Reduced prison numbers linked to COVID-19 have proven to be more sustainable in countries with existing detention alternatives or reform initiatives. In Ireland, the 15% reduction in numbers obtained as a result of COVID-19 release measures followed a more general trend in the country to move away from short sentences, increase the use of community service orders and non-custodial sanctions. Evidence has demonstrated that the availability of existing mechanisms for detention alternatives has allowed for a more effective response on reducing prison populations in times of crisis.
Unrelated to COVID-19, there have been reforms to replace the use of short sentences with non-custodial sentences. In Belgium, the federal parliament has given its approval to a proposal aimed at making it easier for people sentenced to a short term in prison to request alternative types of supervision, and judges will no longer be able to impose a prison sentence on those convicted of very minor crimes such as vandalism and certain traffic offences. In Kuwait, those sentenced to less than three years in prison are now eligible to serve their sentence at home under electronic surveillance, and in Ghana, the government continues to work on the enactment of a non-custodial sentencing law.
More than two years on from the start of the pandemic, it is clear that COVID-19 has not resulted in an overall reduction in the global prison population.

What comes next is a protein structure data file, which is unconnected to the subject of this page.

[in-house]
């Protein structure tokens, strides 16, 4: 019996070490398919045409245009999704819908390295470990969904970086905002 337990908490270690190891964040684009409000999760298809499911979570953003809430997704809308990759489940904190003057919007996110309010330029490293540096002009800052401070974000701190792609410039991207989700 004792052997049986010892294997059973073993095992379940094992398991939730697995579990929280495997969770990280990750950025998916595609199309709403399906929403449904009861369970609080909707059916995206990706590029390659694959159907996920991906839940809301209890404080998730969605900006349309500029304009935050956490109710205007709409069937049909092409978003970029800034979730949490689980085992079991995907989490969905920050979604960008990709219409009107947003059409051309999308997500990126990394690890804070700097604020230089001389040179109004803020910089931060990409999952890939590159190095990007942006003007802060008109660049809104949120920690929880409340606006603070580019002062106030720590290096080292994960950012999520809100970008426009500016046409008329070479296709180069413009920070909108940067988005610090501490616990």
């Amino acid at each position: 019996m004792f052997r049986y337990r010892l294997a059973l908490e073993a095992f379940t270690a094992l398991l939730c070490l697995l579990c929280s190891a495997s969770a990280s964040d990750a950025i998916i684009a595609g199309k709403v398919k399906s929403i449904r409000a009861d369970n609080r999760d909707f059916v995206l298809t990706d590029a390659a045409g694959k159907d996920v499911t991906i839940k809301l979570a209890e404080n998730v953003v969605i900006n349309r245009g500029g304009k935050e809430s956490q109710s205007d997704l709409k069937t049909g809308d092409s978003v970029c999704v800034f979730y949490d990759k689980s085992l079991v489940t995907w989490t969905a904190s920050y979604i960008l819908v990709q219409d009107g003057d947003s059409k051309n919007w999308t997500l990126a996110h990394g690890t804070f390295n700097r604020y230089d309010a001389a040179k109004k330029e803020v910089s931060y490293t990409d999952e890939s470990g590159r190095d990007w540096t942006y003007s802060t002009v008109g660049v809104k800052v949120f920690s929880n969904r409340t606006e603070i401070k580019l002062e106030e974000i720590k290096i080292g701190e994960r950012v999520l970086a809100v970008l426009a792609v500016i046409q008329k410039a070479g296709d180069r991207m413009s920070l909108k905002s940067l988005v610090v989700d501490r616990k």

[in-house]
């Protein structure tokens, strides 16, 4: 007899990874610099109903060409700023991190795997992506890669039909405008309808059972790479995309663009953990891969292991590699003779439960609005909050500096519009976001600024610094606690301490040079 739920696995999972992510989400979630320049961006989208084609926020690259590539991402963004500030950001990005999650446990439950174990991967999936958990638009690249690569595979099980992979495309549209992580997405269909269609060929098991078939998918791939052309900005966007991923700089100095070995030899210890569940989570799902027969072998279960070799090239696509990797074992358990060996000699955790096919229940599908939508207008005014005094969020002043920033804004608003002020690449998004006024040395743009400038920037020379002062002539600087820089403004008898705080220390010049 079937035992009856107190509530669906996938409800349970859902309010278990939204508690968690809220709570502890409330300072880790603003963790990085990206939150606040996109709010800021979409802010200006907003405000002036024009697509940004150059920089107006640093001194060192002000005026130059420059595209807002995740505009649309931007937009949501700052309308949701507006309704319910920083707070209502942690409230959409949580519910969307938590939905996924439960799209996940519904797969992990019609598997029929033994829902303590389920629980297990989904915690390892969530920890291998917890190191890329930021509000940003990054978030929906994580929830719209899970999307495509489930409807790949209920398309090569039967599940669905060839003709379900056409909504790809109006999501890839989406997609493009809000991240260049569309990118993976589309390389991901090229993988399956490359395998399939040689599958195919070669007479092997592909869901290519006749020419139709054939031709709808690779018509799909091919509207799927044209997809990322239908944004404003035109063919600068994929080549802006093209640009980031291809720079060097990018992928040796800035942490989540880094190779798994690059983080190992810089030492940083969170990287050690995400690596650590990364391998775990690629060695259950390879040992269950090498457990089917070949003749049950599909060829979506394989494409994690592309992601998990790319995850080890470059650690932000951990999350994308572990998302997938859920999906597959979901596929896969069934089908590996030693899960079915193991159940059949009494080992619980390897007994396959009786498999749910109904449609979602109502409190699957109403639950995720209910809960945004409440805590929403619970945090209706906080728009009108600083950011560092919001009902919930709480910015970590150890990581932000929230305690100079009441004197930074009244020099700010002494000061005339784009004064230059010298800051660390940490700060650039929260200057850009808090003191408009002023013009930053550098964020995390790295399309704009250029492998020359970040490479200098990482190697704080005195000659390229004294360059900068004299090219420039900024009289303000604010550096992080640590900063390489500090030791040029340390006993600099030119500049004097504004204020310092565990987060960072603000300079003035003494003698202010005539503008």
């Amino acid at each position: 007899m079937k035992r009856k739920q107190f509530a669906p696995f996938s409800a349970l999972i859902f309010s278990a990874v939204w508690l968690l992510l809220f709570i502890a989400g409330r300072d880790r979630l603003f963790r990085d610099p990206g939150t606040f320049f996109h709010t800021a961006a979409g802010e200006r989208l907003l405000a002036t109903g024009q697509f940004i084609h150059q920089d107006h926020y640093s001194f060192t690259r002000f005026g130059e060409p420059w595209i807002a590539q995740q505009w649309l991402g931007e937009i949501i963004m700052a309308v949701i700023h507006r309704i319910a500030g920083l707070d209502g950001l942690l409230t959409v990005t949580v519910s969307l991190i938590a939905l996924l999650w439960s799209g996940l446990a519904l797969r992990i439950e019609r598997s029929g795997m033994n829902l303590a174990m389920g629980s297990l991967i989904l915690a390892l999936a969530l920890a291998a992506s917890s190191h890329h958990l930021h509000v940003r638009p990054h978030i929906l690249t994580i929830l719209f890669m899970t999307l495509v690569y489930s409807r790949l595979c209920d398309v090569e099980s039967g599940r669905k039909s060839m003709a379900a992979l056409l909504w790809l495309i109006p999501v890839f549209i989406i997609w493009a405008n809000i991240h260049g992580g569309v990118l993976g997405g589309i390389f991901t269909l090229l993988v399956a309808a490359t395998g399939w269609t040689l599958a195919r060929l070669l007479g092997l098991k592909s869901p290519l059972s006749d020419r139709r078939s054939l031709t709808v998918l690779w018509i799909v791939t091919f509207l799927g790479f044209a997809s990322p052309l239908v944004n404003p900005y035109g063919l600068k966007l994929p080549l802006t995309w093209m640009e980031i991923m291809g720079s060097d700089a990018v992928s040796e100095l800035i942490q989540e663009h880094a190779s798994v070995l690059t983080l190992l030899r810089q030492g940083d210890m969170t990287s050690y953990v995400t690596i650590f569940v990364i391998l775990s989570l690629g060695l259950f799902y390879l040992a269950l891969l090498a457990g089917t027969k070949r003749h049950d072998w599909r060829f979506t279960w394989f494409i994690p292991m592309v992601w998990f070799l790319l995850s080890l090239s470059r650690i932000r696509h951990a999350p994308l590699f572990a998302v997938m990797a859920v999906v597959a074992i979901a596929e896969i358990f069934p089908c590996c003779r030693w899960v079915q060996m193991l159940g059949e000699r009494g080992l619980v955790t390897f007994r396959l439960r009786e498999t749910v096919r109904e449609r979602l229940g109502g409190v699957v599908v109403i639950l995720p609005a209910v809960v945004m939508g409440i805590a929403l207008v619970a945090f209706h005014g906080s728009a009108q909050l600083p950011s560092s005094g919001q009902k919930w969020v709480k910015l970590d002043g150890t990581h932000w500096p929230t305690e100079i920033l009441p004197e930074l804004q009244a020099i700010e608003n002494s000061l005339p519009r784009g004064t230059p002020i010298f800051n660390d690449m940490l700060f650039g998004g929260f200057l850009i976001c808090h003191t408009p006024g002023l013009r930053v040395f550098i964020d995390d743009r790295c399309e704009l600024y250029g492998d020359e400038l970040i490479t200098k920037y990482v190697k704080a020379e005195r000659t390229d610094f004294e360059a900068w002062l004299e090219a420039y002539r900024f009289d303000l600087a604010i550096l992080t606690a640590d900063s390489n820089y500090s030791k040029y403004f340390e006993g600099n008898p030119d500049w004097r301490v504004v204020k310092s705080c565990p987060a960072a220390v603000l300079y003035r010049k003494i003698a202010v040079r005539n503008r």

Unfortunately, even when available, many alternatives to detention – at pre-trial, sentencing and post-sentencing stages – are not widely used in practice. Reasons vary but common issues that continue to be reported on include a lack of awareness, resources and training for the judiciary, or due to judicial resistance and lack of political will. This is often linked to perceptions of public opposition to the use of alternatives and support for punitive approaches. Yet new research from Cambodia adds to the existing body of research that challenges this premise. The study found that in Cambodia, where delays in implementing alternatives to detention for children in conflict with the law were often attributed to resistance to community-based alternatives, communities were in fact broadly in favour of alternatives, and officials were willing to put the law into practice. Instead, the main barriers to implementation were found to be linked to poor communication, coordination, and resourcing.
In the US, there is also a significant body of research that demonstrates support across political parties, regions, ages, genders, racial and ethnic groups for policy changes that provide for alternatives to imprisonment for people convicted of non-violent offences. In Australia, public opinion polls have also shown broad support for alternatives to detention, especially for people convicted of non-violent offences, young people, and those with substance dependencies and/or mental health problems.